Google execs visit Cuba: How is digital diplomacy working?

Google chairman Eric Schmidt led a delegation of employees to Cuba this past week to advocate for removing government restrictions on the Internet. How did Google's digital diplomacy effort go?

Google’s motto is “Don’t be evil.” Can the company practice what it preaches – even in Cuba?

A delegation of Google employees, headed by executive chairman Eric Schmidt, traveled to Cuba this past week in an effort to advocate for removing government restrictions on the Internet.

The executives met with Yoani Sanchez, a prominent blogger and dissident who runs the independent 14ymedio news portal, a site blocked in Cuba. According to 14ymedio, “the objective of the visit was to promote the virtues of a free and open Internet.”

But the company’s public advocacy for a free Internet encountered unexpected obstacles.

“Google has an interesting position because they offer certain services that are not available to Cubans because of United States sanctions,” says Ellery Biddle, editor of Global Voices Advocacy project and soon-to-be fellow with Harvard University’s Berkman Center for Internet & Society.

Biddle, who specializes in Cuban Internet-related issues, is skeptical of Google’s ability to promote a free Internet due to the half-century-old trade embargo against the Caribbean island.

“There is a difference between what they say and what they actually do. It’s not clear to me that Google is doing anything yet,” Biddle says, as legal issues hinder the company’s Internet access promotion.

In other countries, the US government and Google have worked in concert in trying to ensure greater uninhibited Internet access.

Cuban officials may be particularly leery of Google intentions, too, in light of the work of American contractor Alan Gross. He was imprisoned in 2009 after traveling there on clandestine USAID missions to expand Cuban Internet access. Now serving a 15-year sentence for illegally bringing satellite communications equipment to Cuba, Gross was convicted in March 2011. USAID then attempted to establish what Cuba described as a covert Twitter service. Its contractors went to extensive lengths to conceal Washington's ties to the project.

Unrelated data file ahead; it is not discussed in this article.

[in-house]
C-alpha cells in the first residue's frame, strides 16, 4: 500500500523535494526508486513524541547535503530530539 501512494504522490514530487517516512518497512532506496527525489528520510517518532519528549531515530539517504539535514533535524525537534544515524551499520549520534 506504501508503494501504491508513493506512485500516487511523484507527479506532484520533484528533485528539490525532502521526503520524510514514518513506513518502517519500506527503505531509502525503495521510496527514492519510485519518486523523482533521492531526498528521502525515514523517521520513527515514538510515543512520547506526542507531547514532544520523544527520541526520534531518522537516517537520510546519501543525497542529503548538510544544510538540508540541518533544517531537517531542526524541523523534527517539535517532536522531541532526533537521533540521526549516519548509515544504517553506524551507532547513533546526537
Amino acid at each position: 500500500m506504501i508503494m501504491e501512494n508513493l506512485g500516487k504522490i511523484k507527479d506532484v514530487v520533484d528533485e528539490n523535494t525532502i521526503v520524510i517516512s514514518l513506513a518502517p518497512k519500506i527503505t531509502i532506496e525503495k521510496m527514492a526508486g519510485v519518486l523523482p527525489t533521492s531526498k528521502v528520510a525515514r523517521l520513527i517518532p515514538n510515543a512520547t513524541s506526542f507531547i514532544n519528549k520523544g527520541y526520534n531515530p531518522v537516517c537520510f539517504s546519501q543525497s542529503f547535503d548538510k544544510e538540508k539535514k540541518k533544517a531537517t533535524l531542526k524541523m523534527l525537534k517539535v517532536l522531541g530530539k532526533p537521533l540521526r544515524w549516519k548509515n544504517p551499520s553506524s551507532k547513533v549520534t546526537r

Joining Schmidt on the Cuba trip was Google Ideas director and former State department staffer, Jared Cohen, a champion of digital diplomacy.

Cohen has sought to harness Silicon Valley as a force against government censorship of the Internet, from supporting Google’s refusal to censor search results in China to imploring Twitter to postpone a scheduled maintenance during Iran’s Green Revolution protests of 2009.

When it comes to Cuba, the American government and Google may hold conflicting priorities.

“There’s been an interesting dynamic playing out for years, Biddle says. “The US government, on one hand says, ‘oh the Cuban government is trying to restrict access to information and all the economic benefits from the Internet.’ At the same time, [Washington] was making it difficult, policy-wise, for Cubans to access the Internet at prices they can afford.”

Biddle mentions that due to US sanctions, American companies could not install fiber optic cable to the island, delaying its allocation for years until Venezuela offered to help.

Barring the current trade embargo, Google would be able to provide greater services to Cuba.

“If Google or another company of a NGO or a US government agency tried to actually change the equation there by building infrastructure there, I see that as having ramifications,” Biddle says.

She listed concrete steps that Google could take, such as flying a hotspot balloon equipped with WiFii around with the island. (In fact, that describes Google's Loony Project).

Internet access on the island is spotty, with limited access to government-approved websites, according to Reuters. Only a small minority of Cubans uses the Internet.

According to Biddle, Cuban state media has not reported on the visit by Google executives. The Cuban government often tries to present a different face to the world than the one shown locally, she adds.

Schmidt has previously visited North Korea and Myanmar, two countries known for their closed access to the world economy and the Internet.

During Schmidt’s visit to North Korea in 2013, he received criticism for lambasting North Korea’s economic and social isolation while granting thousands of requests from government agencies to remove Internet content.

Google complies with almost half of government take-down requests, according to Quartz, an online publication.

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